We left Seaport Marina, IJmuiden, Netherlands on a calm afternoon with fair winds. It was an easy exit as, if you remember from our Germany to Netherlands blog, we had picked a desolate pier upon entry where no other boats were on. We raised the main sail and made an 180 degree turn as we pushed of the dock sailing down wind out the exit of the marina.
As is seen in our passage video we had a very lovely sail and were able to spend a lot of time on deck. Wind was off-shore making our passage a reach down the coast and giving us flat water sailing conditions, my favorite. Our trip was around 32 hours and we sailed about 200 nautical miles, it was a pleasant passage, gotta love Messenger when it’s like this.
We arrived in Nieuwpoort, Belgium at night and had picked this place because it was suggested by friends of friends, who, to our knowledge, knew we were an engineless sailing vessel. They were also sailors so we took their suggestion and picked Nieuwpoort over the other ports in Belgium. As luck has it when we were at the entry to the Yser river which flows into the North Sea at Nieuwpoort, the tide was ebbing and it was upwind. There was a 2 knot current and wind was light, about 10 knots but constantly shadowed by buildings along the river.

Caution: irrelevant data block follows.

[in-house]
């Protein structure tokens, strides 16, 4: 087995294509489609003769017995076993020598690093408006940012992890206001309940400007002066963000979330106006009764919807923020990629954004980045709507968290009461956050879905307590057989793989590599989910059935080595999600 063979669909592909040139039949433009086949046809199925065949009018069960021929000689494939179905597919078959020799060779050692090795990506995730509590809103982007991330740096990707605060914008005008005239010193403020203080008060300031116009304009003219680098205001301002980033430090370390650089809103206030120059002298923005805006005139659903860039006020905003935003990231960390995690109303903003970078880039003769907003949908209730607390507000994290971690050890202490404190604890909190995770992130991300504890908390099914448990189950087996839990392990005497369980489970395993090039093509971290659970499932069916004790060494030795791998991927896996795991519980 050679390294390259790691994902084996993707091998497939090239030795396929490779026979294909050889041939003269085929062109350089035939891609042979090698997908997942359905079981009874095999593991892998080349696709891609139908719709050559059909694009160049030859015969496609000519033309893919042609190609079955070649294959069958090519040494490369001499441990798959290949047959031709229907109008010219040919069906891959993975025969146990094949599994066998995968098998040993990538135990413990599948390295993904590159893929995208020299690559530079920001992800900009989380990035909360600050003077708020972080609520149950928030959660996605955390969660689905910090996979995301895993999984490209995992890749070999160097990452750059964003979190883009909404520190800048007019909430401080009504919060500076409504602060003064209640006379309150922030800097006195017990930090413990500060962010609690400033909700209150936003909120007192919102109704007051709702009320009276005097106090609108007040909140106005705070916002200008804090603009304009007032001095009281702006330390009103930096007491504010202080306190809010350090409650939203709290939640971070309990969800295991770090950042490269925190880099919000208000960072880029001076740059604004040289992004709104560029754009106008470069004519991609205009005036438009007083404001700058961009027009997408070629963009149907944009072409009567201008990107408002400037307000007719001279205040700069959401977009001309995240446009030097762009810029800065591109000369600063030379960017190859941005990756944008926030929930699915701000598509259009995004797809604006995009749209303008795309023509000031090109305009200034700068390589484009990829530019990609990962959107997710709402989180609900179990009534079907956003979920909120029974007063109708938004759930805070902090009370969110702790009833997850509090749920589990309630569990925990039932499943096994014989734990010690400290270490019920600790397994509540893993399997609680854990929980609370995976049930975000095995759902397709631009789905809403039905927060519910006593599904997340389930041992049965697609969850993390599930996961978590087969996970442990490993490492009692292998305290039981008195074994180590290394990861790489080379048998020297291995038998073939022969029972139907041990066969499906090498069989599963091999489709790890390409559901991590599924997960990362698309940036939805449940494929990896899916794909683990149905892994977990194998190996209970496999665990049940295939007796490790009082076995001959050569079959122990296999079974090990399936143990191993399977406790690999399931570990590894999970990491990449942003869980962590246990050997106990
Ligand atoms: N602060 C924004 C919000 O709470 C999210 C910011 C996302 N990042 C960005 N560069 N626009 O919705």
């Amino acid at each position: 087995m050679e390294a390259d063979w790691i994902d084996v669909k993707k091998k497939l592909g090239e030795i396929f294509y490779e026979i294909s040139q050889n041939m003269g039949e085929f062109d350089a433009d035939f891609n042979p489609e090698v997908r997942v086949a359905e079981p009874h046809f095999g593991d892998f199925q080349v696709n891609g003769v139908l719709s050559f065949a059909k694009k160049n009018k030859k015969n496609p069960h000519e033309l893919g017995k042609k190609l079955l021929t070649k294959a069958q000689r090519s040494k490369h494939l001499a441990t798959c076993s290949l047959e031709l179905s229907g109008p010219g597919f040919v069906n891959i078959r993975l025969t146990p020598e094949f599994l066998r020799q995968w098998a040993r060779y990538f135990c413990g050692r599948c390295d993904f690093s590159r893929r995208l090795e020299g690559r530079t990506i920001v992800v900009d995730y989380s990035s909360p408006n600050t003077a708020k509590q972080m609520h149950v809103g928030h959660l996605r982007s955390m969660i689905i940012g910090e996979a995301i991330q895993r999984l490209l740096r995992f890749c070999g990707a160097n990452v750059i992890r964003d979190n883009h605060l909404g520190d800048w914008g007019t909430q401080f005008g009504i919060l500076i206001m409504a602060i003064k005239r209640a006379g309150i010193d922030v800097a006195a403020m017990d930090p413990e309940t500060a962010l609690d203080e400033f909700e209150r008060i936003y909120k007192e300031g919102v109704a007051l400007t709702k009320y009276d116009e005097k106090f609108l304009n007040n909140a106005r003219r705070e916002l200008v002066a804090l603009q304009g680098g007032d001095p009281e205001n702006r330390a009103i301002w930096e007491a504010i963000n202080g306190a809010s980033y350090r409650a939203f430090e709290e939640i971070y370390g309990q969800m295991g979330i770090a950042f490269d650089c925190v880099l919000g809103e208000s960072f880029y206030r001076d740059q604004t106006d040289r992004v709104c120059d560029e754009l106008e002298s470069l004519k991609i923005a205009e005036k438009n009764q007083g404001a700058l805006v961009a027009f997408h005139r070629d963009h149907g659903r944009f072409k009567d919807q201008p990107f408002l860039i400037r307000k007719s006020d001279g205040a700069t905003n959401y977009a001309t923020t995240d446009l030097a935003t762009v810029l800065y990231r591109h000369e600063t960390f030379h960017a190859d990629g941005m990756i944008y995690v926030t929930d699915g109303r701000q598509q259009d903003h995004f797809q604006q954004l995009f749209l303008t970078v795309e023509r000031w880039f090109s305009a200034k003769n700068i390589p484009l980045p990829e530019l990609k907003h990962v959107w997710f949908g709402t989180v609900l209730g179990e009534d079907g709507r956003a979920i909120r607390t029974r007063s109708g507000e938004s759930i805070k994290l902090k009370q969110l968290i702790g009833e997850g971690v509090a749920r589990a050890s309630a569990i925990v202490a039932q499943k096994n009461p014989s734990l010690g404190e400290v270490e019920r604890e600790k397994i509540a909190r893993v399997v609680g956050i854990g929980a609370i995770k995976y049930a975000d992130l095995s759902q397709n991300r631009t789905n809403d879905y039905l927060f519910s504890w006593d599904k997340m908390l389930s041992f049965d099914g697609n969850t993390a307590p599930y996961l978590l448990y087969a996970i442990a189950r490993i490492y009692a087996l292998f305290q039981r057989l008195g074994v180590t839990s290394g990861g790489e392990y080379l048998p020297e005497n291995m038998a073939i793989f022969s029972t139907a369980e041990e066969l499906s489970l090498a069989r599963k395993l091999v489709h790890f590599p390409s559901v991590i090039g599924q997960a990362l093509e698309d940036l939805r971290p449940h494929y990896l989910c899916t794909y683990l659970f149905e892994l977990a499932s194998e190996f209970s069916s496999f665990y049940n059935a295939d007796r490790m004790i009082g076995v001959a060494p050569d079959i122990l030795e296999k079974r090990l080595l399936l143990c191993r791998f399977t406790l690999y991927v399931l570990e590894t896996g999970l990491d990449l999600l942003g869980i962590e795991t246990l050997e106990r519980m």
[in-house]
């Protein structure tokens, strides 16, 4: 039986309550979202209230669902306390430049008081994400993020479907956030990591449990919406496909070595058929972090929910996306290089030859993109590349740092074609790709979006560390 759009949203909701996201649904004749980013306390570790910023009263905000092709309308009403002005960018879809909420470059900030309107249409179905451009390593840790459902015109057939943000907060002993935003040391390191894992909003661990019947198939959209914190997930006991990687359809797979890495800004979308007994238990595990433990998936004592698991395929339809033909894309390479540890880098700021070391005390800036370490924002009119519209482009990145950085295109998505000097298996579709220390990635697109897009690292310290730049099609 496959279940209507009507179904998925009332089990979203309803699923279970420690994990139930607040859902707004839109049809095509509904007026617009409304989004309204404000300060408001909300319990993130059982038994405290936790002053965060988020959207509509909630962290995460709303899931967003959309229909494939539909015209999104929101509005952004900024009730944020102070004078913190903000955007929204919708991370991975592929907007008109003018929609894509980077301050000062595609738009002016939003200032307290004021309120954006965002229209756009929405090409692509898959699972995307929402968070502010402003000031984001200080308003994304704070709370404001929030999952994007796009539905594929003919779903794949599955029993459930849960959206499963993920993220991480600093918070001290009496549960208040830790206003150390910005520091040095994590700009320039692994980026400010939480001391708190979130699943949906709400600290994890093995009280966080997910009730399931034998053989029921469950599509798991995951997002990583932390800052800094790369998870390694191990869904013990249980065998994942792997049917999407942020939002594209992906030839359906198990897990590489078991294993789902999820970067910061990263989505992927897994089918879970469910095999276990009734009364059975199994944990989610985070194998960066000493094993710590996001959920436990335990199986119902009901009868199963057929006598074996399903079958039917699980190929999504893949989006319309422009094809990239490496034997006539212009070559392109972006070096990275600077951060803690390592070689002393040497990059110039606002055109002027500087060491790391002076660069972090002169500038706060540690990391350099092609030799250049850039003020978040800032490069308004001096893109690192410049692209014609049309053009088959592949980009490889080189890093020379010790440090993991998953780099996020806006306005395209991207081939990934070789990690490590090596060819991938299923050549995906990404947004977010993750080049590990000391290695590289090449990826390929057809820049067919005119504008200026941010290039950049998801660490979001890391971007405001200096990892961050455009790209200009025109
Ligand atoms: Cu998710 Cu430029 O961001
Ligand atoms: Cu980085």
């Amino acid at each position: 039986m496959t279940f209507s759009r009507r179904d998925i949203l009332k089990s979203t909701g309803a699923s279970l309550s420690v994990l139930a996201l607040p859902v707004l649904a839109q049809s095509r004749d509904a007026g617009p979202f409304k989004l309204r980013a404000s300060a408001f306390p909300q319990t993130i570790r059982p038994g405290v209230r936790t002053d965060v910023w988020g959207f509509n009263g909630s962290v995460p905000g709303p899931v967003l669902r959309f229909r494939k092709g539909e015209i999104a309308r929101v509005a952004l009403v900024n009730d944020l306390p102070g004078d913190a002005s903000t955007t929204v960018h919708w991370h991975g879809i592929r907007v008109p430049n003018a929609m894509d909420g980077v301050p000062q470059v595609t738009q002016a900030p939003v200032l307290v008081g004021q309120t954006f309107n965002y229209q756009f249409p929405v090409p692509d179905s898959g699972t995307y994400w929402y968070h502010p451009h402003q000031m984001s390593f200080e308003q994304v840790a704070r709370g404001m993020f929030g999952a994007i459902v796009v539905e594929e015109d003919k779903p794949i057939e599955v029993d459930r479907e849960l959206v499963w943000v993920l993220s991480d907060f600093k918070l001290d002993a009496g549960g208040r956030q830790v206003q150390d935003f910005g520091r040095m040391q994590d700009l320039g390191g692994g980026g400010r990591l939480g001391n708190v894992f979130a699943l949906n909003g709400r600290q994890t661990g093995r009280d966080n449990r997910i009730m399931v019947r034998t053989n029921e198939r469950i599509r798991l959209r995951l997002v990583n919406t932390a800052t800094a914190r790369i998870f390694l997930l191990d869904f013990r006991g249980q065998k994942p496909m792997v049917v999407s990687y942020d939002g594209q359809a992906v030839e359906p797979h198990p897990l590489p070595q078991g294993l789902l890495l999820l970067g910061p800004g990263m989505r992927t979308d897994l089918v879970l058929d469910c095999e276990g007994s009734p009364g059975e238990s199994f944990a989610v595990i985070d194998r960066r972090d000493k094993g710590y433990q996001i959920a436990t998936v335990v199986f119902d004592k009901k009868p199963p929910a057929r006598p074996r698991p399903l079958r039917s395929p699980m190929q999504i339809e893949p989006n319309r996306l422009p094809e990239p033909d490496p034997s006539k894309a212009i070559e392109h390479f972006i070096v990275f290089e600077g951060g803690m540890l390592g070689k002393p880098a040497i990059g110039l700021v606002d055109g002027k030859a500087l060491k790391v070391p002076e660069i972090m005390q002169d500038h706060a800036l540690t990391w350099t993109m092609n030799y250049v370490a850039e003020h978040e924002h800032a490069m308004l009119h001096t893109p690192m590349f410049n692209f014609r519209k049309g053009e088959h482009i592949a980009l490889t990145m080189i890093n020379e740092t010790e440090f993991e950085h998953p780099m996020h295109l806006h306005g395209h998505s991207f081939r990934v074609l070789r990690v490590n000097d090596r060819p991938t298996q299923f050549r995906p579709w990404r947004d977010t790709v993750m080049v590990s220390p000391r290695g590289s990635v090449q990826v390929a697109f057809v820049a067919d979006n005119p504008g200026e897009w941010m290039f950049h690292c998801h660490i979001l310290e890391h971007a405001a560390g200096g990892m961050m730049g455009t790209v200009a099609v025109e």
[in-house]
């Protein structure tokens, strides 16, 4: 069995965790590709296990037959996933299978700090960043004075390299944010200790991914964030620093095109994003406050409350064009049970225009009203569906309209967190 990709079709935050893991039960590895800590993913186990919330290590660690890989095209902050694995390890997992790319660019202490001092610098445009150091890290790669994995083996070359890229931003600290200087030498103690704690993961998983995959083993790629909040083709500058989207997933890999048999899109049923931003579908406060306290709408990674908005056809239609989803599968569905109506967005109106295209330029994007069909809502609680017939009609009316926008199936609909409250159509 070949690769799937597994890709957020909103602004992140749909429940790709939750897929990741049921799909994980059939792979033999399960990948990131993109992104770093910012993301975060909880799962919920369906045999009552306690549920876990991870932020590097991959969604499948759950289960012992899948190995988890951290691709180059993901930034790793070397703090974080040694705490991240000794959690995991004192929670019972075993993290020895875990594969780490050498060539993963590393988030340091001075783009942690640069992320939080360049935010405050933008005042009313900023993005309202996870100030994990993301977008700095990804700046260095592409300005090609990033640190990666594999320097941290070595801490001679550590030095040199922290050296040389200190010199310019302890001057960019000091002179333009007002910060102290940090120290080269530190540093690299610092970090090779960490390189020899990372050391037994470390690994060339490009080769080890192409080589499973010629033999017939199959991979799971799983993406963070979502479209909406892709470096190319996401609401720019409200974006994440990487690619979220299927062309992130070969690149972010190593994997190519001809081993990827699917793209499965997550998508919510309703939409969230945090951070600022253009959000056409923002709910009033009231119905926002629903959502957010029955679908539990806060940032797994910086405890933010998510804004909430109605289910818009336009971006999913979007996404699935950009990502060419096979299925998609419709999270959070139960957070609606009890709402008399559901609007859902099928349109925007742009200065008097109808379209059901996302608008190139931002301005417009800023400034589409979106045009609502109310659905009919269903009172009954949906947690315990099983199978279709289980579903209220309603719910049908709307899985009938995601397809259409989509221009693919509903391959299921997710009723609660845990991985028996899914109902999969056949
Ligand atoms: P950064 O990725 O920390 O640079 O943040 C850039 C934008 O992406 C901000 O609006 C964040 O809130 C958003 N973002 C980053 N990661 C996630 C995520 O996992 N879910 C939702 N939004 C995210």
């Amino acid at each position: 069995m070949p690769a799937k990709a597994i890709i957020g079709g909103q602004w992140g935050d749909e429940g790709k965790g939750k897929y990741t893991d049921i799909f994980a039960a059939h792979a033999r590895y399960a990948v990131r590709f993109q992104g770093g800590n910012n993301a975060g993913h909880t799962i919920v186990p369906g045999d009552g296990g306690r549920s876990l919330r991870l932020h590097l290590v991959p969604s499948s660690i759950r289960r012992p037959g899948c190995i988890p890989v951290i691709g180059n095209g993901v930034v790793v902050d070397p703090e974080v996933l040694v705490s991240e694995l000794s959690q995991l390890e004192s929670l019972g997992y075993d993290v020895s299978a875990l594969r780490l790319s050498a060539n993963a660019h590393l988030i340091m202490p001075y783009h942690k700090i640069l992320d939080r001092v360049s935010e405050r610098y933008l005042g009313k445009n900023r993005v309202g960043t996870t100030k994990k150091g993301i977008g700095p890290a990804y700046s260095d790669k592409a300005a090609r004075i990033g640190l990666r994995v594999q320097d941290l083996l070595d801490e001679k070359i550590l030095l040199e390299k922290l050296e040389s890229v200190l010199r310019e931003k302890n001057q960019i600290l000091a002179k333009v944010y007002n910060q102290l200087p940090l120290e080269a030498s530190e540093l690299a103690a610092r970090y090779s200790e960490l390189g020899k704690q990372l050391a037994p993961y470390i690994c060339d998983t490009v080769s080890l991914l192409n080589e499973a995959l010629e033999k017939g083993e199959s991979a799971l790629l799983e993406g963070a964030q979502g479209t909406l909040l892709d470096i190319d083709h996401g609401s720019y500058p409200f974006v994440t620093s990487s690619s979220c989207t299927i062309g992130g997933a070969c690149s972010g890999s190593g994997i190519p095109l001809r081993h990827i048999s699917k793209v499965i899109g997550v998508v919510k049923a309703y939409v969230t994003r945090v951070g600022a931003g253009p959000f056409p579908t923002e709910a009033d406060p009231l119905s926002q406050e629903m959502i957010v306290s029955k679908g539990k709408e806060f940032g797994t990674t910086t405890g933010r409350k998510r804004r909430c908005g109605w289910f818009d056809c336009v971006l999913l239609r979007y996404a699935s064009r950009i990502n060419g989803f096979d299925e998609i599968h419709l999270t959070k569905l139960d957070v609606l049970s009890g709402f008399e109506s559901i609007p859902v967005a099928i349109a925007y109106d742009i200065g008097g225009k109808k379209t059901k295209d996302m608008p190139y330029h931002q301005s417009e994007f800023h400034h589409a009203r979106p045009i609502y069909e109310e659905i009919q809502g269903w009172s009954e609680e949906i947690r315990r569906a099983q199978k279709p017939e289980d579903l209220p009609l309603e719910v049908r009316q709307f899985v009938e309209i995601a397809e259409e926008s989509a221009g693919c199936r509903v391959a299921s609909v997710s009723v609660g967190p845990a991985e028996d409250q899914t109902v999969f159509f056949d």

Messenger performed like a large dinghy, it made perfect progress up the river and after a mile and a half the entrance to the K.Y.C.N marina was to our starboard, we had to enter through an opening no longer than 10 meters (30ft). We thought we wouldn’t make it but we tacked right at the sea wall on starboard and thought we would go to the first empty dock which was right there at the entrance on our port side when we saw a sign that read Visitors Dock and an arrow pointing ahead. So again we tacked right before the boats to our port and headed back towards the sea wall, we continued to make short tacks in this skinny area amazed at what Messenger could do under it’s captains grip of it’s tiller. We tacked for about 100 meters until finally we sighted the visitors dock to our port, winds were light so we didn’t perform much of a “crash landing” we just eased right up to the dock, as usual I jumped off with the spring line and tied it fast to a cleat to make Messenger come to a complete stop. A quiet entry late at night, like an evening mist that surprises you when you look out the window and see you are fogged in, the same way our neighbors must feel when they wake up and see a boat has come in right beside them.